This topic provides an introduction to dummy variables, describes how the software
creates them for classification and regression problems, and shows how you can create
dummy variables by using the `dummyvar`

function.

When you perform classification and regression analysis, you often need to include both continuous (quantitative) and categorical (qualitative) predictor variables. A categorical variable must not be included as a numeric array. Numeric arrays have both order and magnitude. A categorical variable can have order (for example, an ordinal variable), but it does not have magnitude. Using a numeric array implies a known “distance” between the categories. The appropriate way to include categorical predictors is as dummy variables. To define dummy variables, use indicator variables that have the values 0 and 1.

The software chooses one of three schemes to define dummy variables based on the
type of analysis, as described in the next sections. For example, suppose you have a
categorical variable with three categories: `Small`

,
`Medium`

, and `Large`

.

Represent the categorical variable with three categories using three dummy variables, one variable for each level.

*X*_{0} is a dummy variable that has the
value 1 for `Small`

, and 0 otherwise.
*X*_{1} is a dummy variable that has
the value 1 for `Medium`

, and 0 otherwise.
*X*_{2} is a dummy variable that has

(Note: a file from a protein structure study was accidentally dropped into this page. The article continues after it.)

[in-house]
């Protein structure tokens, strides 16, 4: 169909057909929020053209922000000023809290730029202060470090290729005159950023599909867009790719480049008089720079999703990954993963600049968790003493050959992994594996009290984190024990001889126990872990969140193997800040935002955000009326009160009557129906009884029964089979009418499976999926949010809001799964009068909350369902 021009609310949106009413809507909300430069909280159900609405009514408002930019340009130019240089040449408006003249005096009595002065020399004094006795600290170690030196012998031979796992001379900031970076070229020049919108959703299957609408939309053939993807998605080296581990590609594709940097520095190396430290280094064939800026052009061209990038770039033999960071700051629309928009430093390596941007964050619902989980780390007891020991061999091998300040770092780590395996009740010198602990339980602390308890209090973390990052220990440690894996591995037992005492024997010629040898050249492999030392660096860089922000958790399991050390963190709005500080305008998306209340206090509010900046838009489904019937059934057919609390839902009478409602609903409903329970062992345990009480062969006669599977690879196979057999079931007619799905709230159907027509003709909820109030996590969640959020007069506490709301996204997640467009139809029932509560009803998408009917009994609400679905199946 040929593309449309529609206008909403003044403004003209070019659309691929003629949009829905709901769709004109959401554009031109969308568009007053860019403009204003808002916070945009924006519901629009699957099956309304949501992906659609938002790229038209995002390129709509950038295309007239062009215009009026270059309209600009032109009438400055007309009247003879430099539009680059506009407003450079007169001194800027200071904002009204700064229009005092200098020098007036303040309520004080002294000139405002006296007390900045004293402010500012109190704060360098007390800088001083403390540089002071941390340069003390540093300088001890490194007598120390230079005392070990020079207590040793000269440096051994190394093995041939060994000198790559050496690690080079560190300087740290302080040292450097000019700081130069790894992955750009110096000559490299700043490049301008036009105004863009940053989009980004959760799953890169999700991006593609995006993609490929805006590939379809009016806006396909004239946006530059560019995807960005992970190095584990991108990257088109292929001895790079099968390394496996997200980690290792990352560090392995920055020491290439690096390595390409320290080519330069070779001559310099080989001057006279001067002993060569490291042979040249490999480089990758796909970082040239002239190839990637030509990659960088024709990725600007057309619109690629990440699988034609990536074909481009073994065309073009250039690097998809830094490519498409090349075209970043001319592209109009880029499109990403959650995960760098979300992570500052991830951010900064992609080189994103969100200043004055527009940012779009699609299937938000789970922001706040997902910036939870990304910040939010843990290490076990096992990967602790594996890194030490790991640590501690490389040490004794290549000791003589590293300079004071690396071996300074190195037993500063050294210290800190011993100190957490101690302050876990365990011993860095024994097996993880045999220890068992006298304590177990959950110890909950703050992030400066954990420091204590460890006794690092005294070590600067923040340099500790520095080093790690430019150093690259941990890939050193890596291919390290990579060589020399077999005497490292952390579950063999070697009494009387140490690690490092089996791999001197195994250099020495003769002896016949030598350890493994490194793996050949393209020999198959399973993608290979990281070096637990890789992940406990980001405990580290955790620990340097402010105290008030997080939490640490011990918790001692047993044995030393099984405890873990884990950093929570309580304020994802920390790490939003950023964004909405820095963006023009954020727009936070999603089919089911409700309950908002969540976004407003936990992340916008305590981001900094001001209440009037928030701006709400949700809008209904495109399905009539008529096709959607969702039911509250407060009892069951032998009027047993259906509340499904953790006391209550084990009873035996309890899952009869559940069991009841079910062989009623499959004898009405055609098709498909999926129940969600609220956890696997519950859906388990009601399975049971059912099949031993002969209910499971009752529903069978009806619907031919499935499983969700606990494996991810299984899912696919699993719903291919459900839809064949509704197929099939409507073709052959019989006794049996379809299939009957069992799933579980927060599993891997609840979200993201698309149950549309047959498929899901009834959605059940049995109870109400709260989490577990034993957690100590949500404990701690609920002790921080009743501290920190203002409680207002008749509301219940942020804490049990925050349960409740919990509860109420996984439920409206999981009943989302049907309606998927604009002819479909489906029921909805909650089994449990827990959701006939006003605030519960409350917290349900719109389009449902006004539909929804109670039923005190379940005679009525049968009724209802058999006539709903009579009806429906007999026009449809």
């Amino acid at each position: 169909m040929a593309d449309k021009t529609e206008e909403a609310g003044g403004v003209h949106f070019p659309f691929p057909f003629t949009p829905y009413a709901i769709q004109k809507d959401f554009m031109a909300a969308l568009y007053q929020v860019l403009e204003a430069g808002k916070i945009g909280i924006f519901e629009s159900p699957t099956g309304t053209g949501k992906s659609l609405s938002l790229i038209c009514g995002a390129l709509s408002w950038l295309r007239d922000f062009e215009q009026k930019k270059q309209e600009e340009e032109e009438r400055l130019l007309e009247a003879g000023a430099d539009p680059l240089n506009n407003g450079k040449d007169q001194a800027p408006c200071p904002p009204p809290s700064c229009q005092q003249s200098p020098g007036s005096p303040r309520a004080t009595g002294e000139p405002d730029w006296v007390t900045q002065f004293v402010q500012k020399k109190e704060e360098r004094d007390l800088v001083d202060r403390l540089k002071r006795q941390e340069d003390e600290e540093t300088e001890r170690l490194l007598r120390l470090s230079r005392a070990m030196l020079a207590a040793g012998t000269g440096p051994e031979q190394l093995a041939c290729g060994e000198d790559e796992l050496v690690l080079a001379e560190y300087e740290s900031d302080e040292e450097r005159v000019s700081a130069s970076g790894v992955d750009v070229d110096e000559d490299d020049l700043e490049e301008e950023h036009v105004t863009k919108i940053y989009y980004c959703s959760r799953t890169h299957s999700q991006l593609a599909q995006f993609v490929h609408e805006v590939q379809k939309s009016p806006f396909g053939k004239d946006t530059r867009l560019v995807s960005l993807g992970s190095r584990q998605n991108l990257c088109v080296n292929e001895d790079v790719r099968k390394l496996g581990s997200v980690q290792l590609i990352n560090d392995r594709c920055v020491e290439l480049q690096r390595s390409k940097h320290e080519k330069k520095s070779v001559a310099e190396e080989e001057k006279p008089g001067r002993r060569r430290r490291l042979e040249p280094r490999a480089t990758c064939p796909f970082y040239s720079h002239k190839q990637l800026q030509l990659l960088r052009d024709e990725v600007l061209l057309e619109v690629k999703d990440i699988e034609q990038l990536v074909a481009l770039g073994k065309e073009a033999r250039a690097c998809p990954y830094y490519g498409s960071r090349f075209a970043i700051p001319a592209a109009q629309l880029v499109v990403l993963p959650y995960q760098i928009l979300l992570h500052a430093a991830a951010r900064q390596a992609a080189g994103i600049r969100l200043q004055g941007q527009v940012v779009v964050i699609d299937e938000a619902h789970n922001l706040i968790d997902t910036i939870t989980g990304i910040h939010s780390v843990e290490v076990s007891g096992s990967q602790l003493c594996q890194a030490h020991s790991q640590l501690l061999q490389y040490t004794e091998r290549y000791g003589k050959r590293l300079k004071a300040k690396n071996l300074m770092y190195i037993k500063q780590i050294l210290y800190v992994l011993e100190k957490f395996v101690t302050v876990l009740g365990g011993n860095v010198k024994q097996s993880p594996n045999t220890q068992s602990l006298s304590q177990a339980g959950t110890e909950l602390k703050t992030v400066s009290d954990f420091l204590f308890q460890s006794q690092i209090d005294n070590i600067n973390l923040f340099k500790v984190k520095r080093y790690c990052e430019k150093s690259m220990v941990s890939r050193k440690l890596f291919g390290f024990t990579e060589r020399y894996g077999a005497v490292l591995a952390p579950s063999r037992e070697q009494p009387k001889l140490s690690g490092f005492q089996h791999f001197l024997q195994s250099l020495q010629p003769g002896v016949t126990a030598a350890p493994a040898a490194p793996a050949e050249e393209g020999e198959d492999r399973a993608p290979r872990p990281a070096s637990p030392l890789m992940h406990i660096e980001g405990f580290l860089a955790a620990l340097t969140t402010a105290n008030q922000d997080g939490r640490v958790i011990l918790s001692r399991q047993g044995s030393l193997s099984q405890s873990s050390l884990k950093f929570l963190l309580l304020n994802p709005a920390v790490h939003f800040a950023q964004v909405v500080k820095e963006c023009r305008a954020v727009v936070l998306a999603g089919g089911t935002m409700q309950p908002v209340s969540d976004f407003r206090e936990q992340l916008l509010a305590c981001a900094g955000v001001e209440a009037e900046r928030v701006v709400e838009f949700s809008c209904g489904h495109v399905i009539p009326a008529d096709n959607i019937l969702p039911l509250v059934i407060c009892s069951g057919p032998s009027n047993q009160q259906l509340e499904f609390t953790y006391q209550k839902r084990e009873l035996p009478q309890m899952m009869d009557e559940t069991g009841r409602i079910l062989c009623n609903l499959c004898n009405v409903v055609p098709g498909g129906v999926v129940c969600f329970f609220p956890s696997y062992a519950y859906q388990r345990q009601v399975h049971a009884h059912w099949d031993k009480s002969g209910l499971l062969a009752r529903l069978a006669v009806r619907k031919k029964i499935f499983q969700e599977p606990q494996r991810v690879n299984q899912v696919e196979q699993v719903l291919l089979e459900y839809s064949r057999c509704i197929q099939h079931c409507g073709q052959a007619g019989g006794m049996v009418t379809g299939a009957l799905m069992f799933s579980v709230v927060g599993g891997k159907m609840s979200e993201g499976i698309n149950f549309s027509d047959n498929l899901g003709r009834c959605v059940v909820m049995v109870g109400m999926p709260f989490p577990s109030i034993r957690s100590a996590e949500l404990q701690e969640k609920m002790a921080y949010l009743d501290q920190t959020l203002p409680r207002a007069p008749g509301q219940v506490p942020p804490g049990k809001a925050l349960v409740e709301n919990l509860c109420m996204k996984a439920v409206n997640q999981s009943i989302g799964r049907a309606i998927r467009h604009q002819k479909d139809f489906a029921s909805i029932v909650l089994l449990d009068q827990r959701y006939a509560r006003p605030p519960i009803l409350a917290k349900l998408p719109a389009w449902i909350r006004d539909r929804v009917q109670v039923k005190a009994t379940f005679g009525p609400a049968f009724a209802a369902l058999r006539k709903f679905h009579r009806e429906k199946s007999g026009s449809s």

the value 1 for `Large`

, and 0 otherwise.

Represent the categorical variable with three categories using two dummy variables with a reference group.

You can distinguish `Small`

, `Medium`

, and
`Large`

using only
*X*_{1} and
*X*_{2}, without
*X*_{0}. Observations for
`Small`

have 0s for both dummy variables. The category
represented by all 0s is the *reference group*.

Assume the mathematical ordering of the categories is `Small`

< `Medium`

< `Large`

. To indicate the
ordering, use more 1s for higher categories.

*X*_{1} is a dummy variable that has the
value 1 for `Medium`

and `Large`

, and 0 for
`Small`

. *X*_{2} is a
dummy variable that has the value 1 for `Large`

, and 0
otherwise.

You can indicate that a categorical variable has mathematical ordering by
using the `'Ordinal'`

name-value pair argument of the
`categorical`

function.

Statistics and Machine Learning Toolbox™ offers several classification and regression fitting functions that accept categorical predictors.

The following is the default behavior of the fitting functions in identifying categorical predictors.

If the predictor data is in a table, the functions assume that a variable is categorical if it is a logical vector, categorical vector, character array, string array, or cell array of character vectors. The fitting functions that use decision trees assume ordered categorical vectors to be continuous variables.

If the predictor data is a matrix, the functions assume all predictors are continuous.

To identify any other predictors as categorical predictors, specify them by
using the `'CategoricalPredictors'`

or